I discovered my previous home without an ET was relieving through the toilet fill valves. I didn't notice this until I replaced all of the toilets with Totos. When the last one was swapped out I began noticing the water heater relief valve dripping in the morning. Earlier I had checked water pressure max over several days before and found the spikes manageable although high, but after the toilet change relief was coming at 150 psig at the water heater. So I had an ET added. No more problems. It also ended some surges I had experienced in the faucets when first opened.[/QUOTE


Is this on the Whirlpool water heater that your dumped on someone in your last house???
so you went ahead and installed a thermal expansion tank on that Whirlpool heater instead of
just replaceing the whole mess??:cool::cool:o_Oo_O;);)
 
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Is this on the Whirlpool water heater that your dumped on someone in your last house???
so you went ahead and installed a thermal expansion tank on that Whirlpool heater instead of
just replaceing the whole mess??:cool::cool:o_Oo_O;);)

I didn't dump anything. There was no reason to replace the water heater as it was working as designed, and the relief valve was working as designed. The expansion tank also worked as designed.

Some folks make money by replacing things that could more easily be repaired. I avoid doing business with them. Why don't you go troll somewhere else?

p.s. I find it hilarious that you still haven't figured out how to use the quote brackets without screwing them up. One might conclude it is a reflection of the quality of your work! ;)
 

Master Plumber Mark

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Dont worry Terry, I am just poking fun at RUNS ...... he has said that its all just a conspiracy by all the plumbers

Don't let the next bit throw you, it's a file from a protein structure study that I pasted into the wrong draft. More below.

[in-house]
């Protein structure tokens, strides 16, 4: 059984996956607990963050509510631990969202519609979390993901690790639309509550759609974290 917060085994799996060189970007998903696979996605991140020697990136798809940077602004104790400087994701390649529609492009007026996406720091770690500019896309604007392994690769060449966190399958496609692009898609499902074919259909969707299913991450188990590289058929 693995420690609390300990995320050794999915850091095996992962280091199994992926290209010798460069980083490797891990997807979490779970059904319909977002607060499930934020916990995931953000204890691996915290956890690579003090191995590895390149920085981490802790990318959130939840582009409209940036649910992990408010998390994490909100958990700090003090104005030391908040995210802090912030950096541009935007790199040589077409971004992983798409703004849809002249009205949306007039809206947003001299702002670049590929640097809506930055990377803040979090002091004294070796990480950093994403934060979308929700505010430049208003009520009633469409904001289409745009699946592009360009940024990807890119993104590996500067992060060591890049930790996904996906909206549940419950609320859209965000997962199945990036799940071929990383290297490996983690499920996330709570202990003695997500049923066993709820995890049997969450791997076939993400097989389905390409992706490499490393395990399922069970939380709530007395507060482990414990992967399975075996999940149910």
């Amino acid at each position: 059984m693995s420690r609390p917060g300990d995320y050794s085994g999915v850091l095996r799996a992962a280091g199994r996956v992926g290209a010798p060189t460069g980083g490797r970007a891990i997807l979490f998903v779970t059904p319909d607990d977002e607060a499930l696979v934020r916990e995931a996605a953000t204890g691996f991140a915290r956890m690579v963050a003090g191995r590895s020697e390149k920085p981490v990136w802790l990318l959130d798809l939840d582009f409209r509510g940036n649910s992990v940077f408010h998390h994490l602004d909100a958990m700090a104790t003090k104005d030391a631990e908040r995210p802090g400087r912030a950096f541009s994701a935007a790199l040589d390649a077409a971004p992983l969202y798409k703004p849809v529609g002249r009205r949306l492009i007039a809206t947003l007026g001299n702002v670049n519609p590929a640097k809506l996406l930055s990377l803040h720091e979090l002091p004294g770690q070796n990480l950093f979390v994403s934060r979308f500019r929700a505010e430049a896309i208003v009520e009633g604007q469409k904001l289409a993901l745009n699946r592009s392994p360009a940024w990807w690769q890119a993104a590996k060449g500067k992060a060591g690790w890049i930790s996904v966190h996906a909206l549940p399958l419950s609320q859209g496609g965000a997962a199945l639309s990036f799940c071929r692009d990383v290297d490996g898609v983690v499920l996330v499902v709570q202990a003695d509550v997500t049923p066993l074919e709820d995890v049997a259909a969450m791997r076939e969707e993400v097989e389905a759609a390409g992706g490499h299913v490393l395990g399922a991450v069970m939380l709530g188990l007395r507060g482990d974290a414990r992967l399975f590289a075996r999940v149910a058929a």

to sell water heaters and not repair them ..
I have only questioned him about why he would feel good about dumping a water heater that he knew was
crappy on the new homeowner...... Now he states that he actually installed a thermal expansion tank on the whirlpool heater that
he has already had to fix twice... I just feel that RUNS is a cheap ass to do this to someone.... Thats all i meant...
 

Master Plumber Mark

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Dont worry Terry, I am just poking fun at RUNS ...... he has said that its all just a conspiracy by all the plumbers
to sell water heaters and not repair them ..
I have only questioned him about why he would feel good about dumping a water heater that he knew was
crappy on the new homeowner...... Now he states that he actually installed a thermal expansion tank on the whirlpool heater that
he has already had to fix twice... I just feel that RUNS is a cheap ass to do this to someone....
Thats all I meant Terry....

RUNS is the one who has to live with himself for sticking it to the new people
that bought his house.... Even though he thinks its all a conspiracy by plumbers
to change out these terrible water heaters,
I could not in good conscious drop a whirlpool heater on someone like that...

that is all I am saying Terry......:D:D:D.
.
 

Terry

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It would be hard to justify doing some repairs on an old water heater that has little life left in it anyway.
And one with known issues? Not by me. :)

It doesn't make for a happy customer if they need to call you back to do the next thing that went bad.
 
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Terry,

Somehow, I doubt you would replace a water heater that was about 18 months old and working fine if it's T&P relieved at 150 psig (it's set point) because it lacked an expansion tank. Nor do I think you would be inclined to replace the tank several years later for no reason.

Mark is simply lying/making crap up. Seems to be a habit for him. He thinks folks are "cheap ass" if he can't convince them to pay him to replace working equipment that doesn't need to be replaced. Haven't those Bradford Whites had a bunch of problems with their gas valve/temp sensor system in recent years? And weren't they the recommended "go to" when I was learning about the Whirlpool problem (and noticed that Rheems were using the same Robert Shaw/Unitrol valve at the time.) I feel sorry for the poor shmucks that follow Mark's advice spending a lot of money unnecessarily only to get a new set of problems.

I only had to repair the water heater once and the repair was free (other than my time.) Water heater was about 1 year old at the time as I recall. It had the gas valve problem that people like Mark misdiagnosed for years (and still either doesn't acknowledge or understand.) I swapped out the parts and got my money back for them. Expansion tank came a few months later when I replaced the toilets. Water heater was fine and it's T&P valve was working fine based on gauge checks.
 

Master Plumber Mark